"Bulldozed And Shelled": Israel's Assault Ravages Gaza's Farming Sector

The damage threatens Gaza's food sovereignty, Matieu Henry of the Food and Agriculture Organization told AFP, because 30 percent of the Palestinian territory's food consumption comes from agricultural land.

'Bulldozed And Shelled': Israel's Assault Ravages Gaza's Farming Sector

The Gaza Strip exported $44.6 million worth of produce in 2022.

Gaza:

Tank tracks still fresh on his field in southern Gaza's coastal area of Al-Mawasi, Nedal Abu Jazar lamented the damage war has wrought on his trees and crops.

"Look at the destruction," the 39-year-old farmer told AFP, holding an uprooted tomato plant.

He pointed to his greenhouse's metal frame and its white plastic sheeting strewn across the plot, inside an area designated a humanitarian zone by the Israeli army.

"People were sitting peacefully on their farmland ... and suddenly tanks arrived and fired at us, and then there were (air) strikes."

Abu Jazar said the Israeli operation in late June destroyed about 40 dunams (10 acres) of land and killed five labourers.

His is not an isolated case. Across Gaza, 57 percent of agricultural land has been damaged since the war began, according to a joint assessment published in June by the UN's agriculture and satellite imagery agencies, FAO and UNOSAT.

The damage threatens Gaza's food sovereignty, Matieu Henry of the Food and Agriculture Organization told AFP, because 30 percent of the Palestinian territory's food consumption comes from agricultural land.

"If almost 60 per cent of the agricultural land has been damaged, this may have a significant impact in terms of food security and food supply."

The Gaza Strip exported $44.6 million worth of produce in 2022, mainly to the West Bank and Israel, with strawberries and tomatoes representing 60 percent of the total, according to FAO data.

That number fell to zero after the October 7 attack on southern Israel that resulted in the deaths of 1,195 people, mostly civilians, according to an AFP tally based on Israeli figures.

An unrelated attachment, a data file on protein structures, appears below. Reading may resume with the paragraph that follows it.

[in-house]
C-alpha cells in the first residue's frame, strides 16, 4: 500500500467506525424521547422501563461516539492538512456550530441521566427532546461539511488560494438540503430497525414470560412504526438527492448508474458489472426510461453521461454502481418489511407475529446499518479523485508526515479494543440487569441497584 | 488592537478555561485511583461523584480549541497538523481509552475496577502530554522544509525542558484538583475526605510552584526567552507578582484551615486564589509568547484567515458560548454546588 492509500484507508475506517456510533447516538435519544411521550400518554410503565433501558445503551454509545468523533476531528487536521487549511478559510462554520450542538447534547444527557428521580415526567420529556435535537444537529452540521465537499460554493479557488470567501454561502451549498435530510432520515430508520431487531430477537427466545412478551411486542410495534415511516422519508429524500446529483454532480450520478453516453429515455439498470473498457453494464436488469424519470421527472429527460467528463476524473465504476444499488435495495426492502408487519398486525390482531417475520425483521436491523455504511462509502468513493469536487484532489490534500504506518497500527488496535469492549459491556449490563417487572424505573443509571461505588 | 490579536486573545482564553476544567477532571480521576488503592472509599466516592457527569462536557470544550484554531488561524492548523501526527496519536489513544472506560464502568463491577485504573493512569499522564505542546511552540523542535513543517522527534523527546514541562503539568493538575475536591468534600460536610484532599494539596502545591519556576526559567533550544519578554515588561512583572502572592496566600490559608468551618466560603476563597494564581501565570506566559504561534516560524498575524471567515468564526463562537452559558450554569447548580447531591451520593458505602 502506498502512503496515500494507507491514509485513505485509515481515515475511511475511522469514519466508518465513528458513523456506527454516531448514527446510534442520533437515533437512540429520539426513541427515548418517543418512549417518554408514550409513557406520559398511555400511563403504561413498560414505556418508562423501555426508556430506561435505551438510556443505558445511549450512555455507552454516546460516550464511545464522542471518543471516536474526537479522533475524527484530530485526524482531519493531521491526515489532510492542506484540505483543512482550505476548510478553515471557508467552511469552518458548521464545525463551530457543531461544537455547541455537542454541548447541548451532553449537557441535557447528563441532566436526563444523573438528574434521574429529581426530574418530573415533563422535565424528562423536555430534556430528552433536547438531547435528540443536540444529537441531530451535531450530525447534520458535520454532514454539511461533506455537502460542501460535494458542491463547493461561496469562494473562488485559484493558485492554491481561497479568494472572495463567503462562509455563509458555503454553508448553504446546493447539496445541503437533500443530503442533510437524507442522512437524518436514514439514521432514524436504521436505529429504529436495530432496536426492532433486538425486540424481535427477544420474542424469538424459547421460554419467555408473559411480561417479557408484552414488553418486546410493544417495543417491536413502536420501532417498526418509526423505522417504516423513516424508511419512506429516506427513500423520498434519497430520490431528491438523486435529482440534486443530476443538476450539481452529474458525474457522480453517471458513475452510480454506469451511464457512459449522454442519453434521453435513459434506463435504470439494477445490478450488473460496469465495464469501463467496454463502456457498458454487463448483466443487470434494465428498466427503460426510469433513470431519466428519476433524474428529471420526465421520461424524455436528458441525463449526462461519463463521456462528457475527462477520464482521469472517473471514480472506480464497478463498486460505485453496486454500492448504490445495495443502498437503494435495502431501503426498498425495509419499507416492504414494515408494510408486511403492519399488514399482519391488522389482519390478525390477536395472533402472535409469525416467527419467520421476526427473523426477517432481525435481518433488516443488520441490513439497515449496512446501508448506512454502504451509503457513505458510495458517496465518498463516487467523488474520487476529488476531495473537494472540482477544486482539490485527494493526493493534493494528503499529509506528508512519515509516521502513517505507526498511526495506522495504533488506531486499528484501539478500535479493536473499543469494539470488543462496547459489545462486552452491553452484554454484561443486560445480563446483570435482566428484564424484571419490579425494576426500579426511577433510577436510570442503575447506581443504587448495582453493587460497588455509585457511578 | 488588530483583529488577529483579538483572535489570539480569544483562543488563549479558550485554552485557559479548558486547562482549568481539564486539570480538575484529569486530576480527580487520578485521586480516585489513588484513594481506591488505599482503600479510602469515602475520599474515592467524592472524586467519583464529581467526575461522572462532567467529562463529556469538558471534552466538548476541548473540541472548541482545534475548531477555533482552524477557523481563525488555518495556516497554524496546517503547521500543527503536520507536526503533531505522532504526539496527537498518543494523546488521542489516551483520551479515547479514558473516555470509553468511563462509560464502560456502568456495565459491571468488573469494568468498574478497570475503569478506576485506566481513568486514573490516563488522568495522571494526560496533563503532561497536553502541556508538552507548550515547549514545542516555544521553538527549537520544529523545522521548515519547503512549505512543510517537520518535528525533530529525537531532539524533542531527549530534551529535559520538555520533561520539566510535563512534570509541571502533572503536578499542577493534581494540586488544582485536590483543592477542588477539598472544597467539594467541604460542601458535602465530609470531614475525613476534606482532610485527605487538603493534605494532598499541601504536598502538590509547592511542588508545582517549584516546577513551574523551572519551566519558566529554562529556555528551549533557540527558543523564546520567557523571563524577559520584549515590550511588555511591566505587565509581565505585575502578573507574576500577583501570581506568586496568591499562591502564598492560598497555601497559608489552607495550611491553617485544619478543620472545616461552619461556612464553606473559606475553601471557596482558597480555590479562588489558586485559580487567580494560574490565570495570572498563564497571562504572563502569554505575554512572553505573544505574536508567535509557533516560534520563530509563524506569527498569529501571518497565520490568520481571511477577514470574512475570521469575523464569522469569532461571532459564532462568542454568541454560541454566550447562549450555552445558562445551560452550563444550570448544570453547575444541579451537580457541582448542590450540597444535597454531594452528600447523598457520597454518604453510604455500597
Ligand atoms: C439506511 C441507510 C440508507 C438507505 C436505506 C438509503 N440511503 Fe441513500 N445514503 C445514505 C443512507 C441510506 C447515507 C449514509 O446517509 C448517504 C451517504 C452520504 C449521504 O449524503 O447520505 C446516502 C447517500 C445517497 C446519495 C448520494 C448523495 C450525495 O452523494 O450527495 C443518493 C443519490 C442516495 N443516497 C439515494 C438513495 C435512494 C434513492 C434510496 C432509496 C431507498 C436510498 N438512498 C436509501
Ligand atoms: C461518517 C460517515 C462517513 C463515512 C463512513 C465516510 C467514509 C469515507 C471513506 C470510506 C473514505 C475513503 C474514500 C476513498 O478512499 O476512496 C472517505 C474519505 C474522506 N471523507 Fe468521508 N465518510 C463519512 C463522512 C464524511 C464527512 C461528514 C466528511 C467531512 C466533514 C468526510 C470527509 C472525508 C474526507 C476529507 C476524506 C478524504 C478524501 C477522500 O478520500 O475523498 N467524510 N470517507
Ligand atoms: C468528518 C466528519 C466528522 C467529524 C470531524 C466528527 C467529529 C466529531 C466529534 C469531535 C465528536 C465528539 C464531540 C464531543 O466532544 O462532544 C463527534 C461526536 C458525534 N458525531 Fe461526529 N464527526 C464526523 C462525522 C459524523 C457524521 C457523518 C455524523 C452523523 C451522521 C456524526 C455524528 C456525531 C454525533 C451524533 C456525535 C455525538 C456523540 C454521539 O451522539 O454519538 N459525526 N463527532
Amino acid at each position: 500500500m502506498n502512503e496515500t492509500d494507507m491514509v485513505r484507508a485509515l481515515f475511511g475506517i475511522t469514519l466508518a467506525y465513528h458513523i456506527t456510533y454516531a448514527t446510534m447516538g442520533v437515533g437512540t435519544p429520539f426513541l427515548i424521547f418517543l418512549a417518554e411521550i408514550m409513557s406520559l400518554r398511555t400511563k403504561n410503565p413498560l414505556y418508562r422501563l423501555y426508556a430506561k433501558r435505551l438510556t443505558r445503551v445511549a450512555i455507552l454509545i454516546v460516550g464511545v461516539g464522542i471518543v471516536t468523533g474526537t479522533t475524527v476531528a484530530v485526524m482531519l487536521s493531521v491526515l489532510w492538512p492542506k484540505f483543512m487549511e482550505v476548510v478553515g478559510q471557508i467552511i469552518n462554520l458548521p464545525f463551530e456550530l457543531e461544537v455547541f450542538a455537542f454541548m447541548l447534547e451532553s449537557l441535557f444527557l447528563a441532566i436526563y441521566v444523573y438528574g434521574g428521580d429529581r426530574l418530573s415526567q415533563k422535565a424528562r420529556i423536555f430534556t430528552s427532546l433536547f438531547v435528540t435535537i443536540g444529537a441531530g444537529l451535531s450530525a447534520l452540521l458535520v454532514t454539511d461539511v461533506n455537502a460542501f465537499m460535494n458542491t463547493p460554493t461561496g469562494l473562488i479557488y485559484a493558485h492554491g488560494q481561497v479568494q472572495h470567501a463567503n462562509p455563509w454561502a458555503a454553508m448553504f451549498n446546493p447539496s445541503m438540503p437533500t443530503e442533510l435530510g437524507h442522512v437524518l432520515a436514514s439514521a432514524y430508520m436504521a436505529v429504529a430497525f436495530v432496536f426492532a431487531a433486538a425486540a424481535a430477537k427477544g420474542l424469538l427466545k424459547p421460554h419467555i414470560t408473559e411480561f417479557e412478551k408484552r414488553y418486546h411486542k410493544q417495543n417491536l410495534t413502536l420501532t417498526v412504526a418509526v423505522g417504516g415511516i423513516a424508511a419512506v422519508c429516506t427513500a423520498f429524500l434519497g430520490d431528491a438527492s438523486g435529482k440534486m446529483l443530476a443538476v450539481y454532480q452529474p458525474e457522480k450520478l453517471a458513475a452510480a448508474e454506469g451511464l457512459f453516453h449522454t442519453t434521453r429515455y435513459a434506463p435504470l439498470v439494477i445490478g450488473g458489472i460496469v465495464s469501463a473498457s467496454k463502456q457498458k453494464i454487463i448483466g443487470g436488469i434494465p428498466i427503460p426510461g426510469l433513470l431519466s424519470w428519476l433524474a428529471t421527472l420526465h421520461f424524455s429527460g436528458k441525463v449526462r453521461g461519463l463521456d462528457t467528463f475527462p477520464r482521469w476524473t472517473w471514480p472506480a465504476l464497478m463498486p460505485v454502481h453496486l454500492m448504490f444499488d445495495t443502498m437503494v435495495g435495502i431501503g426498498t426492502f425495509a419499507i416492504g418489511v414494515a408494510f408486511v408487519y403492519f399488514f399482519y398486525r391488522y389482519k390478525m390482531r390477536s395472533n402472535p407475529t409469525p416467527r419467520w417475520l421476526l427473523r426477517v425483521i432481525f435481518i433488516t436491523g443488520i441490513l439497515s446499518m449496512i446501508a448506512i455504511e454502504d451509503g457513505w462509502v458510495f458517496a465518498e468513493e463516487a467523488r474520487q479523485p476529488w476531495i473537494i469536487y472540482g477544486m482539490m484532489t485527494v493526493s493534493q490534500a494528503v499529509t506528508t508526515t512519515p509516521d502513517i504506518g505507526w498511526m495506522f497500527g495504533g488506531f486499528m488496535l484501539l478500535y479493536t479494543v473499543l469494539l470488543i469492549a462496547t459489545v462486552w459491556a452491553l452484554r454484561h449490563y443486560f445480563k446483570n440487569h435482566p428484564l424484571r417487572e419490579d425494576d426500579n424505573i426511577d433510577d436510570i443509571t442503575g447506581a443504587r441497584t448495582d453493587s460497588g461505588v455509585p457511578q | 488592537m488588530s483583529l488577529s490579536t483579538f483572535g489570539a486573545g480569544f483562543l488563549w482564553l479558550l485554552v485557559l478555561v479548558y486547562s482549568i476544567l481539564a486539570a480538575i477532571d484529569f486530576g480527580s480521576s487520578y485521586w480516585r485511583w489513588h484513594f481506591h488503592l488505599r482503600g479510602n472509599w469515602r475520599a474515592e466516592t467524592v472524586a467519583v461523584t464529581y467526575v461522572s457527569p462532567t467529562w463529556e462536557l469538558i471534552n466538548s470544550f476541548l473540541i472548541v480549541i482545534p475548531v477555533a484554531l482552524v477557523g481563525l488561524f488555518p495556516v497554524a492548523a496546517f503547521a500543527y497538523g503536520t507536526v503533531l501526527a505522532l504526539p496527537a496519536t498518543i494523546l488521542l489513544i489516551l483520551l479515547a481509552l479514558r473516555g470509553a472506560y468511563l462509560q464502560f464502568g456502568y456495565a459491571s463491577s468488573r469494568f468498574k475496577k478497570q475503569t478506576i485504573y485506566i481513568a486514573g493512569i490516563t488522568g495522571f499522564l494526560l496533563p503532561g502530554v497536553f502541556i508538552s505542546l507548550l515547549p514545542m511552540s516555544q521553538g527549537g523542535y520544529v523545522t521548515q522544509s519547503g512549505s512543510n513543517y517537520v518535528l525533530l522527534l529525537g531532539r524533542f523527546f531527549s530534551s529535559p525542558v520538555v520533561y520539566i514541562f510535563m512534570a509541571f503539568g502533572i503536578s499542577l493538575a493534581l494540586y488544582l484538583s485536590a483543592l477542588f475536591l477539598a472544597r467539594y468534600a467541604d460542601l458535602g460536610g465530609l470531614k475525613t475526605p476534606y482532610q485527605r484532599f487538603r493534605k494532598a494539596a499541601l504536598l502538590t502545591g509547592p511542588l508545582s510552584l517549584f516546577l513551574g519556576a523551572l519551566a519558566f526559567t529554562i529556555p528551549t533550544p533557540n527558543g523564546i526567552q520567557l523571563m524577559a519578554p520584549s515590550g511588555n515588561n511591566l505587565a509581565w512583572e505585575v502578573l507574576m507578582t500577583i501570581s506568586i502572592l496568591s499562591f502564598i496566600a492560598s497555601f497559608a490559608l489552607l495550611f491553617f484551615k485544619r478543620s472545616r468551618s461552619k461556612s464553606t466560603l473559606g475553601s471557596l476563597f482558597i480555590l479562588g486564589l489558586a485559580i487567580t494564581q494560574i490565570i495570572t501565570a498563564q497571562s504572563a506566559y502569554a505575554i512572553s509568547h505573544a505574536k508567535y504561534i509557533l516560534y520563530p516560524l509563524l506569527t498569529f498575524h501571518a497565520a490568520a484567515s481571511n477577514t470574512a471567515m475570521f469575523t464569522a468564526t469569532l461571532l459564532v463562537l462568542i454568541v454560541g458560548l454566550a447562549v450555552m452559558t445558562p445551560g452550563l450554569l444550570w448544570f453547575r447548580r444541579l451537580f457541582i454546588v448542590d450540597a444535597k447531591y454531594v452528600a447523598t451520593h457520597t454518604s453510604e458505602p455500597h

Israel's retaliatory offensive has killed at least 38,098 people, also mostly civilians, according to figures from the Hamas-run territory's health ministry.

The damage assessment on the agricultural land comes as the UN's hunger monitoring system estimated in June that 96 percent of Gaza faces high levels of acute food insecurity.

Contacted by AFP, the Israeli army said it "does not intentionally harm agricultural land".

In a statement, it said Hamas "often operates from within orchards, fields and agricultural land".

No work, no income

The impact is worse in the Palestinian territory's north, where 68 percent of agricultural land is damaged, although the southern area encompassing parts of Al-Mawasi has seen the most significant increase in recent months due to military operations.

UNOSAT's Lars Bromley told AFP the damage is generally "due to the impact of activities such as heavy vehicle activity, bombing, shelling, and other conflict-related dynamics, which would be things like areas burning".

Near the southern city of Rafah, 34-year-old farmer Ibrahim Dheir feels helpless after the destruction of 20 dunams (five acres) of land he used to lease, and all his farming equipment with it.

"As soon as the Israeli bulldozers and tanks entered the area, they began bulldozing cultivated lands with various trees, including fruits, citrus, guava, as well as crops like spinach, molokhia (jute mallow), eggplant, squash, pumpkin and sunflower seedlings," he said, before listing more damage in a testimony of the area's past agricultural abundance.

Dheir, whose family exported its produce to the West Bank and Israel, now feels destitute.

"We used to depend on agriculture for our livelihood day by day, but now there's no work or income."

Lasting damage

Farmer Abu Mahmoud Za'arab also finds himself with "no source of income".

The 60-year-old owns 15 dunams (3.7 acres) of land on which crops and fruit trees used to grow.

"The Israeli army passed through the land, completely wiping out all trees and crops," he told AFP.

"They bulldozed and shelled the land, turning it into barren pits."

The harm done to farmland in Gaza will last far beyond tank tracks and explosions, said Bromley of UNOSAT.

"With modern weaponry, a certain percentage is always going to fail. Tank shells won't explode, artillery shells won't explode ... so clearing that unexploded ordnance is a massive task," he said.

It will require "probing every centimetre of the soil before you can allow the farmers back onto it".

Despite the risks, Dheir wants to return to farming.

"We want the war to stop and things to return to how they were so we can farm and cultivate our lands again."


 

(Except for the headline, this story has not been edited by NDTV staff and is published from a syndicated feed.)

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